On the subject of food, I also popped into this jianbing place down the road to check it out.  It’s called “Turtle School Jianbing” (as in martial arts school), and it seems to have co-opted the character of master Roshi from Dragonball (very famous anime from when I was growing up.  Never watched it, but I have a vague understanding of it) to sell jianbing. He’s the head of the “Turtle School”.   He’s that classic lecherous, laughable old man character you see in a lot of shows, and so the store understandably uses sex to sell their products.  Note the topless woman holding two jianbings and the guy saying “As soon as we (the royal we) finish eating this we’ll deal with you again.”  So props for using a gay couple in an advert!

Seems like this’ll be a full restaurant review.  I tried two of their jianbings, the classic veggie and the “lamb rib (shavings)” one.  Their jianbings is more on the gourmet side of things, something I’ve seen more and more of recently.  What makes a jianbing “gourmet”?  First of all the fact that it’s sold out of a store rather than a cart on the street, which I was morally opposed to at first, but I’m coming around.  Secondly is that the two “gourmetish” jianbing places I’ve been to both add black sesame seeds to the outside, and this place goes for some thousand island dressing as well, besides the gourmet fillings like black pepper chicken and lamb.  Pretty good on both counts, if a bit overpriced.  The lamb one had great seasoning and they actually double wrapped the jianbing with some flatbread before throwing it on a panini press for deliciousness.  They also claim to have the “best milk tea in all Harbin.”  I dunno, my pallet’s not that refined, but it’s tasty I suppose.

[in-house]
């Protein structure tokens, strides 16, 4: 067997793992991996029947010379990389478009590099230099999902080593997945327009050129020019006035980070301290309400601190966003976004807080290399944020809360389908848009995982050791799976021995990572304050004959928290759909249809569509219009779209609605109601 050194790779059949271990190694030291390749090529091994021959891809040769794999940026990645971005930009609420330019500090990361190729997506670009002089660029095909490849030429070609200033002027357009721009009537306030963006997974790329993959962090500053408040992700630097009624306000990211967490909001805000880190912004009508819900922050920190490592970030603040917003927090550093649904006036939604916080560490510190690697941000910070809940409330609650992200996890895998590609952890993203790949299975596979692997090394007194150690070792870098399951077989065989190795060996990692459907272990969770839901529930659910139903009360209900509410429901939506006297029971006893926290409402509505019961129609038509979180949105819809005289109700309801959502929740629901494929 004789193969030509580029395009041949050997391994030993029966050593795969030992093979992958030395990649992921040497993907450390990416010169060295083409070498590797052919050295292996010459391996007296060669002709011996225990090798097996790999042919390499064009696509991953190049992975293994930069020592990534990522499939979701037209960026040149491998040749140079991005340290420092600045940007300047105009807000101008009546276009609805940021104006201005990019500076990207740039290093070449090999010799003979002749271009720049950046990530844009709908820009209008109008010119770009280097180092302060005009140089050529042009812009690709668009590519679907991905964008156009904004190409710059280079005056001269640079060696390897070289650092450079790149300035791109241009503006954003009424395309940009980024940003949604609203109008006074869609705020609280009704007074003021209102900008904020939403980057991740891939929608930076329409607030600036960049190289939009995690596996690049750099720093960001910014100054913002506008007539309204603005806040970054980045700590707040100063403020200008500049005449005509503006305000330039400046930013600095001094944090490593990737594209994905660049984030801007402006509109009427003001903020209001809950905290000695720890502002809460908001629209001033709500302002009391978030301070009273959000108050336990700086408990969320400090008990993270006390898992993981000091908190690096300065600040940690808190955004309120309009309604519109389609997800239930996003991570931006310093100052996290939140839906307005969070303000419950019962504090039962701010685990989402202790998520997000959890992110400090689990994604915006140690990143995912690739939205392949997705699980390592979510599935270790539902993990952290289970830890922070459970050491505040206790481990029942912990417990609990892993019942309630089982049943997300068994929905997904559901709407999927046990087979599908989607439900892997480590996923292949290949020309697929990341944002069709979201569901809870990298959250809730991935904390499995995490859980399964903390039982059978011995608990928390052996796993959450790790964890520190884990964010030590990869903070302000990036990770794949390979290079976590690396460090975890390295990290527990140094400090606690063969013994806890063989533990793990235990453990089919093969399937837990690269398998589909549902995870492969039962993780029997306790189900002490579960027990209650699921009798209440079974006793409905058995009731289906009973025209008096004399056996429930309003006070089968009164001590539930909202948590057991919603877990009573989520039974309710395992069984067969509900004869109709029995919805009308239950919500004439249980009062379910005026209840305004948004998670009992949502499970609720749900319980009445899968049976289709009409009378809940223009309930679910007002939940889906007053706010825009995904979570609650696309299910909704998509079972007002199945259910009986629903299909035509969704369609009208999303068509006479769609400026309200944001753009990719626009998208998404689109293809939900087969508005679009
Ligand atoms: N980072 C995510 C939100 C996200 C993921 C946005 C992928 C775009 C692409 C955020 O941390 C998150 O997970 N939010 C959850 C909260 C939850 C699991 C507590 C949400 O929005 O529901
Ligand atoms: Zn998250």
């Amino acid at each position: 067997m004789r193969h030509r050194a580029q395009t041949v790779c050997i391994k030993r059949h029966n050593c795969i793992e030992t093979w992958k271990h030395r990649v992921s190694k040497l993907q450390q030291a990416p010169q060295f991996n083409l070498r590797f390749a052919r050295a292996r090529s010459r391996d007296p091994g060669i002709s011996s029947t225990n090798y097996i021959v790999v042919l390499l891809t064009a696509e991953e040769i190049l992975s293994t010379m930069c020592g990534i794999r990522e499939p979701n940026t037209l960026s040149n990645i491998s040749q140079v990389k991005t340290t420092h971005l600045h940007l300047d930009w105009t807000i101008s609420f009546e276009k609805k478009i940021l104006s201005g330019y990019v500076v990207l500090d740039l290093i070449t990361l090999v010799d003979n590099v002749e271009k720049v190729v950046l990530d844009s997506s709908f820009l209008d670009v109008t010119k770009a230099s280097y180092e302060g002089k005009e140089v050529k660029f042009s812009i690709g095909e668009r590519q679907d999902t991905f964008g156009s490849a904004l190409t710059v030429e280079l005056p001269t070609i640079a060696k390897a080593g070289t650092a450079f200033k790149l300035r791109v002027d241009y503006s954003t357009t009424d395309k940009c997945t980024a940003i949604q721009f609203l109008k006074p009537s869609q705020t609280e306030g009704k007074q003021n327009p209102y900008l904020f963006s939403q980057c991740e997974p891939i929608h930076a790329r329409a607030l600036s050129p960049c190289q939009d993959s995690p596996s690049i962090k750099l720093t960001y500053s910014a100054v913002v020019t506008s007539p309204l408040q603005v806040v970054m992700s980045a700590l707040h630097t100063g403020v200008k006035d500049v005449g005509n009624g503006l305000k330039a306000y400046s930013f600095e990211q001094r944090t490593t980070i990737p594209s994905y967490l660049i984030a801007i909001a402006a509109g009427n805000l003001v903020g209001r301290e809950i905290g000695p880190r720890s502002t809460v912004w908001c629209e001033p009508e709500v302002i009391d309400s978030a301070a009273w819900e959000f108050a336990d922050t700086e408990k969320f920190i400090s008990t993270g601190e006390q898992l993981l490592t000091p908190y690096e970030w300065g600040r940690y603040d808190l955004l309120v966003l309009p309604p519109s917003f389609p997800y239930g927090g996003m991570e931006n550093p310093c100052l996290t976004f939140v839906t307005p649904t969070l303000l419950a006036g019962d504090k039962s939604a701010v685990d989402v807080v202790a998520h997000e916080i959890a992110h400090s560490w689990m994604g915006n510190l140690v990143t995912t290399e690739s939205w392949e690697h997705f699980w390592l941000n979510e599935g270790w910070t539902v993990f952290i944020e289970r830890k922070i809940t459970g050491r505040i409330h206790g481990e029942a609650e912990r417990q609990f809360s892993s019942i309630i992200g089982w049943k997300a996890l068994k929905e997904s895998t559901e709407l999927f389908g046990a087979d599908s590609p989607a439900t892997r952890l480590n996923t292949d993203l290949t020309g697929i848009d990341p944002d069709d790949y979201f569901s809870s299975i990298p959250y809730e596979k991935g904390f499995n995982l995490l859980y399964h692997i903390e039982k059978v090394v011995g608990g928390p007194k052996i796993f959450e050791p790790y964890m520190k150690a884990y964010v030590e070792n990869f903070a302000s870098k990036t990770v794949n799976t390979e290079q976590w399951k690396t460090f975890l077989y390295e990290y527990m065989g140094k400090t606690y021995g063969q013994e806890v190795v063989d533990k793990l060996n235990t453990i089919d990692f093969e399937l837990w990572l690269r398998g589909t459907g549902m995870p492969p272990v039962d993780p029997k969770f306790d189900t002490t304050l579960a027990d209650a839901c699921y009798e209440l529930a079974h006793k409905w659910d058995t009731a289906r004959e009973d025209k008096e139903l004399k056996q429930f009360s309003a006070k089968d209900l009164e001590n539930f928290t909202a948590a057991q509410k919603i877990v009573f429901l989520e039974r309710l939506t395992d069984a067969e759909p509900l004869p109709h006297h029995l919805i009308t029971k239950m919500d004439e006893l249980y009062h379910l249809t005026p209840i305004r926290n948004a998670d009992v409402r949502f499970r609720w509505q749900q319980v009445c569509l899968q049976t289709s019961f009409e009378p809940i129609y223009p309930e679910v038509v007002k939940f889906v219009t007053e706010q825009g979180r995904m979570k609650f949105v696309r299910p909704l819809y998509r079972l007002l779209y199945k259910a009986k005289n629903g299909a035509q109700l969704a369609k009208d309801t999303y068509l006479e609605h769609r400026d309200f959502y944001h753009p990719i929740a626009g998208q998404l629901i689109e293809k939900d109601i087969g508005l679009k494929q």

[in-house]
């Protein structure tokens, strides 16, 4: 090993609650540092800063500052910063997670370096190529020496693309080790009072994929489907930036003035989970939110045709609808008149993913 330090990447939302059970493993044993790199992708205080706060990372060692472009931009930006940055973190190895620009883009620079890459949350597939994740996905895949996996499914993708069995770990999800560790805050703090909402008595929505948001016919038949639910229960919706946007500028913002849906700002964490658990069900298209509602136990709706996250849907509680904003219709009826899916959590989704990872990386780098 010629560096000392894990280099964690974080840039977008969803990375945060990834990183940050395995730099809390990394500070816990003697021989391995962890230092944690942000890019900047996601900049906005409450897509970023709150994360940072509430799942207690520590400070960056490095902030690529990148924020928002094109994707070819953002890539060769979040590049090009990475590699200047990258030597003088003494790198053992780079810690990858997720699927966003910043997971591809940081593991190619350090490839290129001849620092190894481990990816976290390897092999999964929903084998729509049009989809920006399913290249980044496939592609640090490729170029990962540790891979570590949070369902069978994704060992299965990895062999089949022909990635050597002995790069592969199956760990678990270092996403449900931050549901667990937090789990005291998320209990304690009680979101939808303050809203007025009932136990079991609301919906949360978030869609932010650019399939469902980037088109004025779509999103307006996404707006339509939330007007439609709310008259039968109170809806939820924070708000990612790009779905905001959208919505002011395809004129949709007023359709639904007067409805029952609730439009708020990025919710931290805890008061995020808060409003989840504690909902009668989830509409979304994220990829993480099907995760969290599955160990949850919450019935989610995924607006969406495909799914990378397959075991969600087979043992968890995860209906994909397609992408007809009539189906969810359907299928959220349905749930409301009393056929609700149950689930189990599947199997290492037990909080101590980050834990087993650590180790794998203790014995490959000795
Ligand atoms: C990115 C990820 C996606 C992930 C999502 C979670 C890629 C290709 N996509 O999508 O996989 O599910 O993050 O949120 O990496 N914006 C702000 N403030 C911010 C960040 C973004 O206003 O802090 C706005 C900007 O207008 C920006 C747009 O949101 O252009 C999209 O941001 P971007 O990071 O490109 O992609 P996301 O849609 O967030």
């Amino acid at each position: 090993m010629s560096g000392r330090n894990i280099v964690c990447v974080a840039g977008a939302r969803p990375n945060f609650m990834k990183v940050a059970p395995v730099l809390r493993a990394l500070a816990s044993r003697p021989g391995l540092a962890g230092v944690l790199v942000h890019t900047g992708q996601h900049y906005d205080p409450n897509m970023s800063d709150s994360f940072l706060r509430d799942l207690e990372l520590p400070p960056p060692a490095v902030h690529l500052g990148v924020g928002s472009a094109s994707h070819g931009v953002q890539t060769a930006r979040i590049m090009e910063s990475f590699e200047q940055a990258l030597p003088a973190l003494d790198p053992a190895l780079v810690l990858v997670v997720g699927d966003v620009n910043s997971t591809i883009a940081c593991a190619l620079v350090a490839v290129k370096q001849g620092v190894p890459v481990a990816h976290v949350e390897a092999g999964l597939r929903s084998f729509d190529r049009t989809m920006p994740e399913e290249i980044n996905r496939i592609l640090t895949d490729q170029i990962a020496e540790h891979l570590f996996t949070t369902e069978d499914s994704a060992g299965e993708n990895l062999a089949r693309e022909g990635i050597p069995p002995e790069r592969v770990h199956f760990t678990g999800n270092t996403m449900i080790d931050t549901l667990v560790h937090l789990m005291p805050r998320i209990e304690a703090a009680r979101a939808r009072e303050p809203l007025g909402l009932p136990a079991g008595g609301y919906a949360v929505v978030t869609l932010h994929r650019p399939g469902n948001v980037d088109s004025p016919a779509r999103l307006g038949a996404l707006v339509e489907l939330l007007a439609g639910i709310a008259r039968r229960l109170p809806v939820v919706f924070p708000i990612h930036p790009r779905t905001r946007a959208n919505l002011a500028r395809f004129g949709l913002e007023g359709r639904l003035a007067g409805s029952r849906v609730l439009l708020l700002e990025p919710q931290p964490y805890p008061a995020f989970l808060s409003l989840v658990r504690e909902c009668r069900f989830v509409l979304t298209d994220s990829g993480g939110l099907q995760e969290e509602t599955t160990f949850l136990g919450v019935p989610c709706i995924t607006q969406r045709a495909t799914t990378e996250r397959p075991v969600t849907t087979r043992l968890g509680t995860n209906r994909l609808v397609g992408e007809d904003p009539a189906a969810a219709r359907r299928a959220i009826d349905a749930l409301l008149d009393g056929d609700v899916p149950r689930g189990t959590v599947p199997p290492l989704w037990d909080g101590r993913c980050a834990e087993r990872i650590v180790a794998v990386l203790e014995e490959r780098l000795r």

The owner, who was actually there the day I went in and was playing on loop on the TV, says he used Roshi to kind of go against”diaosi” culture.  What’s diaosi?  It’s 屌丝, which literally means pubic hair, and is kind of a byword for “nerd, loser, geek” etc. these words in Chinese.  In China, your typical diaosi is single, plays video games all day, has a dead-end job if he (almost invariably it’s men this word is used on) even has one, is socially awkward, has no money, and has no drive to change any of these things.  Also a lot of the time he’s obsessed with anime in addition to video games.  So what this owner claims to be doing doing, rather admirably I feel, is doing for anime in Japan what superhero movies are doing in America, that is making it cool to like something that would have gotten you beat up in middle school 20+ years ago.  He’s trying to separate anime, Dragonball in this case, from diaosi culture as a whole and make it cool and successful.  Dunno how the owners of Dragonball feel about this if they even know.  Side fun fact, The Big Bang Theory (the sitcom), which is incredibly popular here, was banned by the government for supporting the diaosi lifestyle and stifling the country’s progress.  I know, right?


Lastly, a shoutout to my sister Clara and my mom Leslie for being awesome.


Lastly lastly, I tried to swim yesterday only to find the pool closed, so I explored campus a bit more and came across these great sculptures!


Leave a Reply

Fill in your details below or click an icon to log in: Logo

You are commenting using your account. Log Out /  Change )

Google+ photo

You are commenting using your Google+ account. Log Out /  Change )

Twitter picture

You are commenting using your Twitter account. Log Out /  Change )

Facebook photo

You are commenting using your Facebook account. Log Out /  Change )


Connecting to %s